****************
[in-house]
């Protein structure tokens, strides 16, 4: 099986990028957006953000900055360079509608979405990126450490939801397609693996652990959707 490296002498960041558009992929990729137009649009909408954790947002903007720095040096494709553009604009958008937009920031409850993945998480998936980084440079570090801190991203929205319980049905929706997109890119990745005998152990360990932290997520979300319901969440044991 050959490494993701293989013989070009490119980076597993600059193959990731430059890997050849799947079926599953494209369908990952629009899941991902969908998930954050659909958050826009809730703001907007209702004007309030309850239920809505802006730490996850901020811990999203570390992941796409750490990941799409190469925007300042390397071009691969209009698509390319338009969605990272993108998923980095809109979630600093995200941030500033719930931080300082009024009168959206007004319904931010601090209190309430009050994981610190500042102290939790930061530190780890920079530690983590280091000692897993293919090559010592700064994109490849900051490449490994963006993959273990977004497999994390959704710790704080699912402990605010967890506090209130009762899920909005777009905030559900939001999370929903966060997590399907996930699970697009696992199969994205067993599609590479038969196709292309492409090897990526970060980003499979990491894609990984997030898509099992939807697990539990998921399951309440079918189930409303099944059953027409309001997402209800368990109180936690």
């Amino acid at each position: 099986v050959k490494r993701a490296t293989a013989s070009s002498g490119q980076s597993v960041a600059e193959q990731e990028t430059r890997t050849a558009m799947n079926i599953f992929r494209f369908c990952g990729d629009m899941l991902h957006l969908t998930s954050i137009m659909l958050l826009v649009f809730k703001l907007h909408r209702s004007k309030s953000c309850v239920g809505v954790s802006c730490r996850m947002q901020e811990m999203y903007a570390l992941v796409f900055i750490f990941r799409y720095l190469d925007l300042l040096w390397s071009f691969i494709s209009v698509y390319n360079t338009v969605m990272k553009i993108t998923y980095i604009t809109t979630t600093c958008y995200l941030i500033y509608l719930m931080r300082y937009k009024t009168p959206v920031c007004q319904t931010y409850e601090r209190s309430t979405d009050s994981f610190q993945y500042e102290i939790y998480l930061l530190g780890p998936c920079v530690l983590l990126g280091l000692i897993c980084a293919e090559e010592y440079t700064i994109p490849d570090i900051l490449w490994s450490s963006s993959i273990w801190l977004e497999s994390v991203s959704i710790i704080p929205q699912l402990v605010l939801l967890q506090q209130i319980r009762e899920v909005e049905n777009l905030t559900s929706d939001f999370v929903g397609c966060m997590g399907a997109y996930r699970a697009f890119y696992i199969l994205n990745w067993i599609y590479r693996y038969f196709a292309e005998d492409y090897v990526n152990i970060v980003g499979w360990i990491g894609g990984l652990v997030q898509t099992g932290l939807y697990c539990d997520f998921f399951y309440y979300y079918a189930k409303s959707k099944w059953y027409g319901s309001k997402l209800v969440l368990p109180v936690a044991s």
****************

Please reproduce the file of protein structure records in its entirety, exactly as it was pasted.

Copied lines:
[in-house]
């Protein structure tokens, strides 16, 4: 099986990028957006953000900055360079509608979405990126450490939801397609693996652990959707 490296002498960041558009992929990729137009649009909408954790947002903007720095040096494709553009604009958008937009920031409850993945998480998936980084440079570090801190991203929205319980049905929706997109890119990745005998152990360990932290997520979300319901969440044991 050959490494993701293989013989070009490119980076597993600059193959990731430059890997050849799947079926599953494209369908990952629009899941991902969908998930954050659909958050826009809730703001907007209702004007309030309850239920809505802006730490996850901020811990999203570390992941796409750490990941799409190469925007300042390397071009691969209009698509390319338009969605990272993108998923980095809109979630600093995200941030500033719930931080300082009024009168959206007004319904931010601090209190309430009050994981610190500042102290939790930061530190780890920079530690983590280091000692897993293919090559010592700064994109490849900051490449490994963006993959273990977004497999994390959704710790704080699912402990605010967890506090209130009762899920909005777009905030559900939001999370929903966060997590399907996930699970697009696992199969994205067993599609590479038969196709292309492409090897990526970060980003499979990491894609990984997030898509099992939807697990539990998921399951309440079918189930409303099944059953027409309001997402209800368990109180936690």
């Amino acid at each position: 099986v050959k490494r993701a490296t293989a013989s070009s002498g490119q980076s597993v960041a600059e193959q990731e990028t430059r890997t050849a558009m799947n079926i599953f992929r494209f369908c990952g990729d629009m899941l991902h957006l969908t998930s954050i137009m659909l958050l826009v649009f809730k703001l907007h909408r209702s004007k309030s953000c309850v239920g809505v954790s802006c730490r996850m947002q901020e811990m999203y903007a570390l992941v796409f900055i750490f990941r799409y720095l190469d925007l300042l040096w390397s071009f691969i494709s209009v698509y390319n360079t338009v969605m990272k553009i993108t998923y980095i604009t809109t979630t600093c958008y995200l941030i500033y509608l719930m931080r300082y937009k009024t009168p959206v920031c007004q319904t931010y409850e601090r209190s309430t979405d009050s994981f610190q993945y500042e102290i939790y998480l930061l530190g780890p998936c920079v530690l983590l990126g280091l000692i897993c980084a293919e090559e010592y440079t700064i994109p490849d570090i900051l490449w490994s450490s963006s993959i273990w801190l977004e497999s994390v991203s959704i710790i704080p929205q699912l402990v605010l939801l967890q506090q209130i319980r009762e899920v909005e049905n777009l905030t559900s929706d939001f999370v929903g397609c966060m997590g399907a997109y996930r699970a697009f890119y696992i199969l994205n990745w067993i599609y590479r693996y038969f196709a292309e005998d492409y090897v990526n152990i970060v980003g499979w360990i990491g894609g990984l652990v997030q898509t099992g932290l939807y697990c539990d997520f998921f399951y309440y979300y079918a189930k409303s959707k099944w059953y027409g319901s309001k997402l209800v969440l368990p109180v936690a044991s």